Poker is a common hobby among CEOs and entrepreneurs. Andrey Yanyuk, the founder of eSports company Tempo Storm, is a known fan of poker; and Phil Ivey, one of the best poker players in history, has invested in casinos, collaborated in the development of sneakers, and has launched his own NFTs. For most poker players, this is far from a coincidence, as regularly playing the game can provide entrepreneurs with a number of valuable tools. Let’s see some examples.
In order to accurately determine if folding or raising your bet is a good decision, you need to learn the hierarchy of poker hands, as well as the probability of winning. On top of high-level mathematical skills, playing poker also requires verbal and self-regulatory skills.
Entrepreneurs who play poker should develop better analytical and mathematical skills, allowing them to assess the risk of a financial opportunity in a quick and more precise manner. It can also help them communicate effectively under stressful situations.
Basing Your Decision on Data
People tend to overestimate their ability to make decisions. This might sound counterintuitive, especially when we think about experienced traders making decisions based on gut feelings. However, research has shown that it’s better for less experience traders to come up with a plan and follow it.
People who play poker know that numbers rule and that following your instincts can cost you a lot of money. This is advantage entrepreneurs who play poker may hold over people with the same level of business experience. Every entrepreneur learns this lesson eventually, but poker players know it from the very start.
Learning When to Walk Away
One of the most important lessons entrepreneurs must learn is when to walk away from a negotiation. Setting their own non-negotiable conditions and sticking to them can protect them from accepting bad deals in the long term. This is, however, an essential aspect of poker.
Players have to constantly decide whether their opponent’s bet represents their actual hand or if they are bluffing. Even if movies like Casino Royale have popularized the idea that poker players bluff themselves into winning a high-stakes game, the truth is that most of the time it’s better to cut your losses and fold.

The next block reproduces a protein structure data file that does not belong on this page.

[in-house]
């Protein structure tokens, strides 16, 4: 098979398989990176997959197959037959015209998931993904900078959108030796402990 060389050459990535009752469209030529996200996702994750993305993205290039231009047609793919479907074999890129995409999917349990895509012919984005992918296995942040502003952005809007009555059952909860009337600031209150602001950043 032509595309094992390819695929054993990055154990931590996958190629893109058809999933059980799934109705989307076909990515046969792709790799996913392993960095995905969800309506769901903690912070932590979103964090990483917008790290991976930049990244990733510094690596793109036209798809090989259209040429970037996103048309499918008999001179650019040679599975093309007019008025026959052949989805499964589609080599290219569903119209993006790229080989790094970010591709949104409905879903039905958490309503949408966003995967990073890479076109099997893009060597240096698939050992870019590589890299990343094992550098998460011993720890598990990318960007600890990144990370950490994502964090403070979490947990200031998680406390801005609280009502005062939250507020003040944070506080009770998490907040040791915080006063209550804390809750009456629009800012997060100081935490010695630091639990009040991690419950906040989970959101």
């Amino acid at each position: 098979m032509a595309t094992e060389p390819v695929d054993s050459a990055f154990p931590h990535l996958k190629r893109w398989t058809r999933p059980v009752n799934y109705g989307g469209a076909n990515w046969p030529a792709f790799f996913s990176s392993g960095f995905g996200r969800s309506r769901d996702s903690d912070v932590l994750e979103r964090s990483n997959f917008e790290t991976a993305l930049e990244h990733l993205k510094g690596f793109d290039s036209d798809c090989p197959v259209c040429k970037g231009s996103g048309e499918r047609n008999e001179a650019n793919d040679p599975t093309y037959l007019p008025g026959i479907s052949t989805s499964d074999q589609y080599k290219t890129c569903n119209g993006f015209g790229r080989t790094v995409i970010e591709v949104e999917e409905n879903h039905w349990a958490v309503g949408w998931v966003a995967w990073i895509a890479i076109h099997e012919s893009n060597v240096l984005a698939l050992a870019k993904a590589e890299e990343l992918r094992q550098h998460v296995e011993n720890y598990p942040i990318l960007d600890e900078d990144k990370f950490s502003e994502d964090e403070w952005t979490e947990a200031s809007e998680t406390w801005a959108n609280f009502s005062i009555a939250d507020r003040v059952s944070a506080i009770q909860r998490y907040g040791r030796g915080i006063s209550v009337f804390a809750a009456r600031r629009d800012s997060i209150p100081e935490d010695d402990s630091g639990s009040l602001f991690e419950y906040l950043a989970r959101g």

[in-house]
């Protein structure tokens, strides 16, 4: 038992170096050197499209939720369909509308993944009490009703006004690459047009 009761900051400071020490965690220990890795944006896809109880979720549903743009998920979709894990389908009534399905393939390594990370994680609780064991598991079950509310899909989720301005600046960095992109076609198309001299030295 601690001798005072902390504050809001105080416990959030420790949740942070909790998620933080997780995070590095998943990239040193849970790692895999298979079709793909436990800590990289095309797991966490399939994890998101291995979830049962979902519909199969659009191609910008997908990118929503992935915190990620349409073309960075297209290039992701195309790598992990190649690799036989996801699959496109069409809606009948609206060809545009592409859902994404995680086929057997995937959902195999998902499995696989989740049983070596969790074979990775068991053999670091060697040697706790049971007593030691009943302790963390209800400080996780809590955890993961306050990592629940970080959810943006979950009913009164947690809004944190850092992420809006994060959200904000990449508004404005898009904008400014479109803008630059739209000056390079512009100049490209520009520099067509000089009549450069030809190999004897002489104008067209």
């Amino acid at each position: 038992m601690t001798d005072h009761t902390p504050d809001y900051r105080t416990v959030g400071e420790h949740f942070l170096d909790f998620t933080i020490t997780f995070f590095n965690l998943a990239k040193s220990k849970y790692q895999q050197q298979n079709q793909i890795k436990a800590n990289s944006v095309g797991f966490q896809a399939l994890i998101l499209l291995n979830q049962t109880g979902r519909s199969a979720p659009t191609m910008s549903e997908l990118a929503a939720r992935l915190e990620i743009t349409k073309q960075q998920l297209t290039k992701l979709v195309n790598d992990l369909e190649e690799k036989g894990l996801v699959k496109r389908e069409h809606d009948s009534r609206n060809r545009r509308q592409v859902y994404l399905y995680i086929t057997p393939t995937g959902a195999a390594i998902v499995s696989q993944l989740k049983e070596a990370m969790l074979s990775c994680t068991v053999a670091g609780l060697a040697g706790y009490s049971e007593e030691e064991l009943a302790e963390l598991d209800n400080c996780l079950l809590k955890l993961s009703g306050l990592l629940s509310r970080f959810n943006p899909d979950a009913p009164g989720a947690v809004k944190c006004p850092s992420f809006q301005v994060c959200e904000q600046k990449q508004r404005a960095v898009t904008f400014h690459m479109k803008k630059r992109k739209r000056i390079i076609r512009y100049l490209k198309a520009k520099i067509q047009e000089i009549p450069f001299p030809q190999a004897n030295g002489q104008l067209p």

Poker is an intrinsically social activity. Yes, you do have to analyze your opponent’s behavior in search of a weakness. But you also engage in friendly conversations about how winning at poker requires time and dedication, and maybe even get recommendations on how to improve your strategy.
In fact, if you spend some time at poker tables, you may find out that you have a shared interest in real estate or foreign exchange, and that the other players have come up with their own entrepreneurial ideas. Who knows, maybe you might already be playing against a future business partner.
Decision Making Skills
Poker may seem like a simple game, but a single round may require making a lot of choices. Players must decide their initial bet based only on the pair of cards they receive. Then they have to decide whether to fold, check or raise their bet when the dealer reveals the flop, the turn, and the river.
Likewise, entrepreneurs have to be selective about the environments they choose to pursue success in. They might choose to invest in the real estate market when there’s enough interest to make prices attractive, but not enough to make the environment too competitive; in the same way, a poker player may prefer a table where the players’ skills are more or less balanced.
In order to become successful, entrepreneurs have to learn a lot of lessons and acquire multiple skills. Normally, this can take several years and cost thousands if not millions of dollars. But by playing poker regularly, you might be able to obtain the tools necessary to skip some of these steps.